But it does seem to me that of all the things that could have happened that would get people to really sit up and take notice, CoronaVirus is probably the mildest. It’s not all out nuclear war. It’s not any kind of biological or chemical war. And we’re not yet at a climate tipping point which would be irreversible.
With regards to the war metaphors. Suzanna just read something to me that was written by a woman emergency doctor working in France, saying we are not at war and we don’t have to be. It is interesting to note how we only know how to look at each event through a prism of defense and domination. The restrictions decreed last night by our government are from my sensitivity as a doctor, quite appropriate. However, we are not at war, nor do we have to be. She says there’s no need for since systematic idea of struggle to be effective. The ambition of a service to life is enough. There is no enemy. There is another living organism in full migratory flow, and we must stocks that our respective currents do not clash too much. I just found that really strong to hear and that the war footing the war language that we because it’s the only language we we know really up to now.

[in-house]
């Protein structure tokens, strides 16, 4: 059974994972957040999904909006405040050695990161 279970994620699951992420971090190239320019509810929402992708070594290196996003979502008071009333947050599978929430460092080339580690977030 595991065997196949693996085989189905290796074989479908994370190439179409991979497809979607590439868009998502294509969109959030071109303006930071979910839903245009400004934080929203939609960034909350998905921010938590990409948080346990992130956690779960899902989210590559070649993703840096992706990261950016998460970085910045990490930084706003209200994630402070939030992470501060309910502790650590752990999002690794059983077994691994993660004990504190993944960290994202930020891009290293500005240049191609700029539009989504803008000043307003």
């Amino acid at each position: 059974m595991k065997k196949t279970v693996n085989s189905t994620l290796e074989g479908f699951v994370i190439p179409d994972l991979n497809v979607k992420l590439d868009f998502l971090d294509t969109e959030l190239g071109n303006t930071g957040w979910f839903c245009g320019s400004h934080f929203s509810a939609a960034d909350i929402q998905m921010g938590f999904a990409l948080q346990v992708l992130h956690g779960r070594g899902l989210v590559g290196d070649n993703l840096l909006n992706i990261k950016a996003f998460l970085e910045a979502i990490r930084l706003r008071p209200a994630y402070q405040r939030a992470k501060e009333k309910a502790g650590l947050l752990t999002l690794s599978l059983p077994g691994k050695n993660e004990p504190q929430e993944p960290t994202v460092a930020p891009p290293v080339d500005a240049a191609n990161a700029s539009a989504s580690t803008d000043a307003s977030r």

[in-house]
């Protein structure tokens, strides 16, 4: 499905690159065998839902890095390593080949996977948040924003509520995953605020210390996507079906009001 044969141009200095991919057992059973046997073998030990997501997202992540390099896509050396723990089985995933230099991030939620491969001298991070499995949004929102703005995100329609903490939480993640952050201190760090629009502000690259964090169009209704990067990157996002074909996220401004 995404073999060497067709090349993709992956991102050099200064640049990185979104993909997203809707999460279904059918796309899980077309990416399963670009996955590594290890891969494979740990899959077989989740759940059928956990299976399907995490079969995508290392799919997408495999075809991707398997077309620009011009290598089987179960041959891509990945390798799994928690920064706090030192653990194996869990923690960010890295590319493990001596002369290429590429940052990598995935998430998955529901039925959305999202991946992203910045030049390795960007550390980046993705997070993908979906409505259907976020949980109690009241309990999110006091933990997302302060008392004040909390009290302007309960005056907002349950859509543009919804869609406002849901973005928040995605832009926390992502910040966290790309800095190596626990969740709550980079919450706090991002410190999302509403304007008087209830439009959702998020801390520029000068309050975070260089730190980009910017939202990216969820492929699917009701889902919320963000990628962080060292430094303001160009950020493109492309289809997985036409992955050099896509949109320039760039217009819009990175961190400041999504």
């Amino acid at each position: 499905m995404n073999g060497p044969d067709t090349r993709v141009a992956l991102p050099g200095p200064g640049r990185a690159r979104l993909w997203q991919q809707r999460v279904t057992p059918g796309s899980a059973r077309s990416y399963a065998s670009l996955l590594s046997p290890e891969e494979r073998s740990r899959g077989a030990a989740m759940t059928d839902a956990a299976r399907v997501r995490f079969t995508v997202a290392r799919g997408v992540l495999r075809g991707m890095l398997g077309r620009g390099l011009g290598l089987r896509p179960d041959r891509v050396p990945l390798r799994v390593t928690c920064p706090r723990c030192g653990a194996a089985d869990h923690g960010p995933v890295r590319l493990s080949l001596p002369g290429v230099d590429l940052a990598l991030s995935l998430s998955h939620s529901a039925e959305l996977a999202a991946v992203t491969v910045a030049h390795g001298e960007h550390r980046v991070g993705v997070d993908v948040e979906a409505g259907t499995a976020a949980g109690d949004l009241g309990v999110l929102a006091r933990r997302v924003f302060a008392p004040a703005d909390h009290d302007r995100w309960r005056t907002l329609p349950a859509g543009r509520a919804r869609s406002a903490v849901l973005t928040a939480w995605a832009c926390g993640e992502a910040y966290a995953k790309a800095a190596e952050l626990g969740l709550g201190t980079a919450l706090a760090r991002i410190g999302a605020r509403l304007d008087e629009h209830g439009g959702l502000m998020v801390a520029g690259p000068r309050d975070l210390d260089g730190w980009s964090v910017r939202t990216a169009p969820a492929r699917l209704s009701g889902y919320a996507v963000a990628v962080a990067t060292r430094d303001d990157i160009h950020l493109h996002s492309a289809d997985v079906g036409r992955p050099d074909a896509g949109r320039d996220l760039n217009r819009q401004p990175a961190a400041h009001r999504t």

Yes -and wars end. You win them. It’s all to fight and flight and freeze – we need to be aware of Polyvagal theory. We can bring people into their ventral vagal pathe – the whole meet and greet, rest and digest pathways. We need to be bringing people to this. Because this is not a war. And we mustn’t forget that language is not useful. But we have a prime minister who sees himself as Churchill. So of course, he doess.